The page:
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Rory McIlroy balancing carefree approach, sense of urgency in major search

HOYLAKE, England – The headliner at yet another major, Rory McIlroy dove headlong into his preparation instead of stopping for a formal, pre-tournament news conference at The Open.

There were likely reasons big and small that went into that decision. McIlroy hasn’t been back to Royal Liverpool since he won here in 2014 and wanted to refamiliarize him with the old links. He also won Sunday at the Scottish Open and answered reporters’ questions just two days earlier. But another aspect, undoubtedly, was his preference to stay in a sound state of mind. He is nearly nine years removed from his last major championship victory, and there would seem – because of his current form, his course history and his Open record – no better time to end that drought.

He knows it. We know it. And he knows that we know it.

“I mean, the results would suggest so,” McIlroy said, when asked whether he’s as close as he’s ever been to snapping that streak, “but I’ve just got to go out and play golf. Since 2014, I’ve won everything else there is to win in the game apart from a major championship, so I know I’m good.”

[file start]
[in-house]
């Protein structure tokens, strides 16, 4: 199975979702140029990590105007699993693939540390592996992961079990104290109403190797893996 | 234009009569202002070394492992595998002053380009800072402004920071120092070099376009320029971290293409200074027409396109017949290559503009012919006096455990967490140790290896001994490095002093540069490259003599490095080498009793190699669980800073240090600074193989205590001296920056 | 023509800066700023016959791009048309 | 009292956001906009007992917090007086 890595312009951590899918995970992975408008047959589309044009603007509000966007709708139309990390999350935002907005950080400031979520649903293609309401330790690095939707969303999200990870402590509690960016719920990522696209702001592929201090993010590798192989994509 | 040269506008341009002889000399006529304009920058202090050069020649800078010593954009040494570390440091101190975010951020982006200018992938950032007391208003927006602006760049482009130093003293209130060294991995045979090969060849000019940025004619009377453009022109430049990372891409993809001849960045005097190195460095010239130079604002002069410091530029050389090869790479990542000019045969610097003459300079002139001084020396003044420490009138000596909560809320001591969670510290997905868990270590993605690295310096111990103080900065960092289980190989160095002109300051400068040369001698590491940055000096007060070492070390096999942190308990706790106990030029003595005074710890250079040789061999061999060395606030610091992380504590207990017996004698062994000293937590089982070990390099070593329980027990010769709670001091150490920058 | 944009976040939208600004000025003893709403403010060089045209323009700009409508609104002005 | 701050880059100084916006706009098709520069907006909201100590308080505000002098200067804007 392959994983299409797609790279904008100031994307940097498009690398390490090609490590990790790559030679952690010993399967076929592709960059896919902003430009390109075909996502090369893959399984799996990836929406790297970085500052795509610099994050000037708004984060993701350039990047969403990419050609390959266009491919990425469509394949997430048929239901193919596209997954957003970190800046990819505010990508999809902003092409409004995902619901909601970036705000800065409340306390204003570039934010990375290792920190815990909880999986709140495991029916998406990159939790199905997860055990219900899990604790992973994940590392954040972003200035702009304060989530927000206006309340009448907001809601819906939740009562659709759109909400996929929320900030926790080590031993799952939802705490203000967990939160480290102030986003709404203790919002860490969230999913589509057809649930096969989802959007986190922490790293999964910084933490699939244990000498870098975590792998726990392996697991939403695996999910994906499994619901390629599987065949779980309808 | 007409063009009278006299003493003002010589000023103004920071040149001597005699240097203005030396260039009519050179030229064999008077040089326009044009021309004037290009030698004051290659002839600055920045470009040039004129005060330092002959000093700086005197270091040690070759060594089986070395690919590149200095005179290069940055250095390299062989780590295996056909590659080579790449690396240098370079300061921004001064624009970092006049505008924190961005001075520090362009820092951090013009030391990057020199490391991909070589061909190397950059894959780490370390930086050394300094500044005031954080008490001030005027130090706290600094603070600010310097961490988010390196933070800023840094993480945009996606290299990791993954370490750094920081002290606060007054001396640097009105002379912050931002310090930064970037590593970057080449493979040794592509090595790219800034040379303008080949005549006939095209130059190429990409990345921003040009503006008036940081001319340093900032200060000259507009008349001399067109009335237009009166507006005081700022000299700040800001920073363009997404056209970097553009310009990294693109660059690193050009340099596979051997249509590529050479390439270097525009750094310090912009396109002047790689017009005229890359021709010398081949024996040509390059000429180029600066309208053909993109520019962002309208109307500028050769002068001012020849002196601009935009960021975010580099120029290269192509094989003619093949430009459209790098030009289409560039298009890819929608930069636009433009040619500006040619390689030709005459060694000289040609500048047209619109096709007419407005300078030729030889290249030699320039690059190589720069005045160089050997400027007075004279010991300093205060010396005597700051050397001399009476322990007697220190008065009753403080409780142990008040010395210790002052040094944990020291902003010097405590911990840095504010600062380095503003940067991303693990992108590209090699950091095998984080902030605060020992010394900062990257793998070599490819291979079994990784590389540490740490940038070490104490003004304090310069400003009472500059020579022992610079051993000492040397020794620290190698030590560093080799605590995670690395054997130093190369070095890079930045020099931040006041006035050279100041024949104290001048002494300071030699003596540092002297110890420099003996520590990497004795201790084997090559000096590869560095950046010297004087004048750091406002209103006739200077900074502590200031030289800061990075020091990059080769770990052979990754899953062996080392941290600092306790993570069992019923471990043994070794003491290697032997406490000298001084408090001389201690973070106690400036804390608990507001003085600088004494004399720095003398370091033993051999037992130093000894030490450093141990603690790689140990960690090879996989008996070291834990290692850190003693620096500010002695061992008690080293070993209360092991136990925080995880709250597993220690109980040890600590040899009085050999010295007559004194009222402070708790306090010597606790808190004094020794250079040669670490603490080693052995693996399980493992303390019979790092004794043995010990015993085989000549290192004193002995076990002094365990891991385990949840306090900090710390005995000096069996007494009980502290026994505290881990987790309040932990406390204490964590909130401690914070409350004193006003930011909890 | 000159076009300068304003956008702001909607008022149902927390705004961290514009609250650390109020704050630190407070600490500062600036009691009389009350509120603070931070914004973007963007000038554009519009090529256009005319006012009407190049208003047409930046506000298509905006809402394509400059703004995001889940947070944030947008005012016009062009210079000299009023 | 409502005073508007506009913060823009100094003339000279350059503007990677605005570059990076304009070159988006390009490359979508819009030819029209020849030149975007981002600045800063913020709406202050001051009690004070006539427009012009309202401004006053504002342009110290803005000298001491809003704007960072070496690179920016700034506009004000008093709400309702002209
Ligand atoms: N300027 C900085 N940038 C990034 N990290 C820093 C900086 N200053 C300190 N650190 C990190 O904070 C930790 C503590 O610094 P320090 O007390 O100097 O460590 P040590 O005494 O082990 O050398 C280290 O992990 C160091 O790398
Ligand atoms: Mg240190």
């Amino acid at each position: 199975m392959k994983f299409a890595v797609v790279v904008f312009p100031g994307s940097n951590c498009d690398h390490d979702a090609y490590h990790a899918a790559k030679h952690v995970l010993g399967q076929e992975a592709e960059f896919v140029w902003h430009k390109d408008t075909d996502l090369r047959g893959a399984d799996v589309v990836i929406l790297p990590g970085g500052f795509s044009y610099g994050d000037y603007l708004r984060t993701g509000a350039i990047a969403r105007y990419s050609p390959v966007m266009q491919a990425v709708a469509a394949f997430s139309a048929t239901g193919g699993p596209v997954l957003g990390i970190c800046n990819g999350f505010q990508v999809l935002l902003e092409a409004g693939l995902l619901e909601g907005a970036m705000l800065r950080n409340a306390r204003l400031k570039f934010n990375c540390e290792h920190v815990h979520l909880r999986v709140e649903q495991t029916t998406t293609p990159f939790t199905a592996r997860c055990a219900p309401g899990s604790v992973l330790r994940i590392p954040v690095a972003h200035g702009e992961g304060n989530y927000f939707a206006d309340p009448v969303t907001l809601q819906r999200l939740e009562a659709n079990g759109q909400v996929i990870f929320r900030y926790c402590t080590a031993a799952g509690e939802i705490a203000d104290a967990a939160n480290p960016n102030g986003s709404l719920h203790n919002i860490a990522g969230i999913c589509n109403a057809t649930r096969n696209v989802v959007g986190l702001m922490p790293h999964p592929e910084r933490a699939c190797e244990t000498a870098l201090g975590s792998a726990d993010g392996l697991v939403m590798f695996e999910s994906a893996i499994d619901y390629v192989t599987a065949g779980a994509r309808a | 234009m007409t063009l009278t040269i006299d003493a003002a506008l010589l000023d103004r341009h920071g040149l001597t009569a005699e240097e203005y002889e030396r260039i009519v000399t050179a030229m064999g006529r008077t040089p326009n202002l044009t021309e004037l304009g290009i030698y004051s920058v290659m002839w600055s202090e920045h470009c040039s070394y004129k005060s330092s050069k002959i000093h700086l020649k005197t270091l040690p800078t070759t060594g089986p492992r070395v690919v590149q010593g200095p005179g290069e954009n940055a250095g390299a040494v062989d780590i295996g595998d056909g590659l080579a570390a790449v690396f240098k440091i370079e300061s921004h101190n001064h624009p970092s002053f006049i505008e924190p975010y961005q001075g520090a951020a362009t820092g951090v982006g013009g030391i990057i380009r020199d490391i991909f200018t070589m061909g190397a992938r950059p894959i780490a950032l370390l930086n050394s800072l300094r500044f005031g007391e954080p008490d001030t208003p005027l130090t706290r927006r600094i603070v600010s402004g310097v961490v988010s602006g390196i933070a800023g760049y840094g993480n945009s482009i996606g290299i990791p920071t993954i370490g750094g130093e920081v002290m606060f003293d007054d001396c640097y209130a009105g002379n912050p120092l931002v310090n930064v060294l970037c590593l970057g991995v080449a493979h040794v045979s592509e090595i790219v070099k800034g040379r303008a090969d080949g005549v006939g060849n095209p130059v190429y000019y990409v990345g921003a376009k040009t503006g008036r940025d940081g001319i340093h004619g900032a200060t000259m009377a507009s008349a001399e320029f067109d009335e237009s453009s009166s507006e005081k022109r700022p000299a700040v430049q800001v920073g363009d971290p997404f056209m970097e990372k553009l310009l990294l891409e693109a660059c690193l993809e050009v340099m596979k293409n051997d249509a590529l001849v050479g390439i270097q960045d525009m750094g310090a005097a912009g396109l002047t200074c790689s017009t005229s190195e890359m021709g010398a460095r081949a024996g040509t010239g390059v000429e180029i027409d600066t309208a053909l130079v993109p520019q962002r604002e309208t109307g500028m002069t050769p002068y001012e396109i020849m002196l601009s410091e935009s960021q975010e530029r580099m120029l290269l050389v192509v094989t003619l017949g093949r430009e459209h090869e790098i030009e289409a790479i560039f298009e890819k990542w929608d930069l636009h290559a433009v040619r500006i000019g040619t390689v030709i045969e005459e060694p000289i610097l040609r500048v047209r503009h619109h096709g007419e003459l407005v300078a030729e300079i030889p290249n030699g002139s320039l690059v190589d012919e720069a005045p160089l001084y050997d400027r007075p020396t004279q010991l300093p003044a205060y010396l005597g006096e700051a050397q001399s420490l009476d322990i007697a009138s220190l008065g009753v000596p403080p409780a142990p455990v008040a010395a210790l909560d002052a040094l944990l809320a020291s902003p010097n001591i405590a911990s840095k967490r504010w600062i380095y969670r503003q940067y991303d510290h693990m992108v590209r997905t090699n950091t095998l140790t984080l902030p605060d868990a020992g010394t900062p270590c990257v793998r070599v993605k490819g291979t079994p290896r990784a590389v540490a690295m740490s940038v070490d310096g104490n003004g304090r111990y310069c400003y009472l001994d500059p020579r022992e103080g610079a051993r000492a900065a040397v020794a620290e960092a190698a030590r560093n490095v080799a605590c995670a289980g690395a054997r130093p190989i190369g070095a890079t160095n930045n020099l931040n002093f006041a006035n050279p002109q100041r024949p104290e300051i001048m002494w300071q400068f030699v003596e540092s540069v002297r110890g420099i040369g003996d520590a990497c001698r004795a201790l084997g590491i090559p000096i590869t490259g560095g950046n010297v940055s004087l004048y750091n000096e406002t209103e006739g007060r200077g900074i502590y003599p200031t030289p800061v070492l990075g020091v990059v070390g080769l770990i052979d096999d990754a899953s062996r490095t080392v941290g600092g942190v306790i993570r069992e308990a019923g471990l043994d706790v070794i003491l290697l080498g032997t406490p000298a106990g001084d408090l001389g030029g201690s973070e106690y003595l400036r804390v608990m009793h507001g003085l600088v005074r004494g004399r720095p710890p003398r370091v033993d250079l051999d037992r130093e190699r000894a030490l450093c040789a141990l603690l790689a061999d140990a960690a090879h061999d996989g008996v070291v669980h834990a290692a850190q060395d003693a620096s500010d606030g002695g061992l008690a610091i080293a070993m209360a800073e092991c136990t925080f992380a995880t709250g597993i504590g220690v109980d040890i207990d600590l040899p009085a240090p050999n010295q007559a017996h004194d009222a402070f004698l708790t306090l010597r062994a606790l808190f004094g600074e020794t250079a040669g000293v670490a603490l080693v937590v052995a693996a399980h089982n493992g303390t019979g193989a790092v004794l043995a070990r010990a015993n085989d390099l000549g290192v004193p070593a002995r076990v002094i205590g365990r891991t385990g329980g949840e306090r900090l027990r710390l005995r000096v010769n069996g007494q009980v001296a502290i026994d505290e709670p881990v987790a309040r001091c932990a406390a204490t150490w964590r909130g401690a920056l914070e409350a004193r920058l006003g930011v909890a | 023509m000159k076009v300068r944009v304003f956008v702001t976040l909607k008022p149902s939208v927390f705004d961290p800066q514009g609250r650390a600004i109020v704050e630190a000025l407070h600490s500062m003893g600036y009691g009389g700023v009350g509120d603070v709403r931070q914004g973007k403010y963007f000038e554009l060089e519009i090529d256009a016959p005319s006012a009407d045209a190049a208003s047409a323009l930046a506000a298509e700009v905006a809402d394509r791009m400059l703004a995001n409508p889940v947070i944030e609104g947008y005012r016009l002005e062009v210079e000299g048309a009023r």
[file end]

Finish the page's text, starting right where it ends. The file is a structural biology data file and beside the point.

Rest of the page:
As good as anyone in the world, again.

Full-field scores from the 151st Open Championship

Of the 10 top-5 major finishes that he has racked up since the 2014 PGA, McIlroy has been a runner-up on three occasions – including last month at the U.S. Open, where he finished a stroke shy of Wyndham Clark. McIlroy’s 271 total was the lowest 72-hole score by a non-winner in Open history.

“To be honest, I was sure he was going to win that U.S. Open this year,” Shane Lowry said after his practice round Tuesday with McIlroy, “and I was happy to hear he didn’t take it too hard. He was pretty happy with the way he played and what he did.”

Indeed, McIlroy told Golf Channel on Tuesday that he’s in a wildly different place mentally than just two months ago, at the PGA Championship, where he admitted a few swing faults (he still tied for eighth) and expressed fatigue at being at the forefront of the PGA Tour-LIV war. His attitude is more positive now, after some off-the-course reflection, and he’s made a few conscious choices to return the focus to his performance. He has distanced himself from the ongoing drama. He has cut down on some of his media availabilities, as evidenced here at Hoylake. And he has adopted a more carefree mentality between the ropes.

Jon Rahm was more forgiving when speaking to reporters Tuesday at Royal Liverpool, saying Jay Monahan is a “really good man.”

“I think it’s easier when you feel like you’re in control of everything, you’re not searching for things,” McIlroy said. “When everything feels in a good spot, I think then you can be a little more free and it flows a little more.

“It’s the really the chicken or the egg of what comes first, but when you get that technical stuff right and in control of that, it just makes everything else easier.”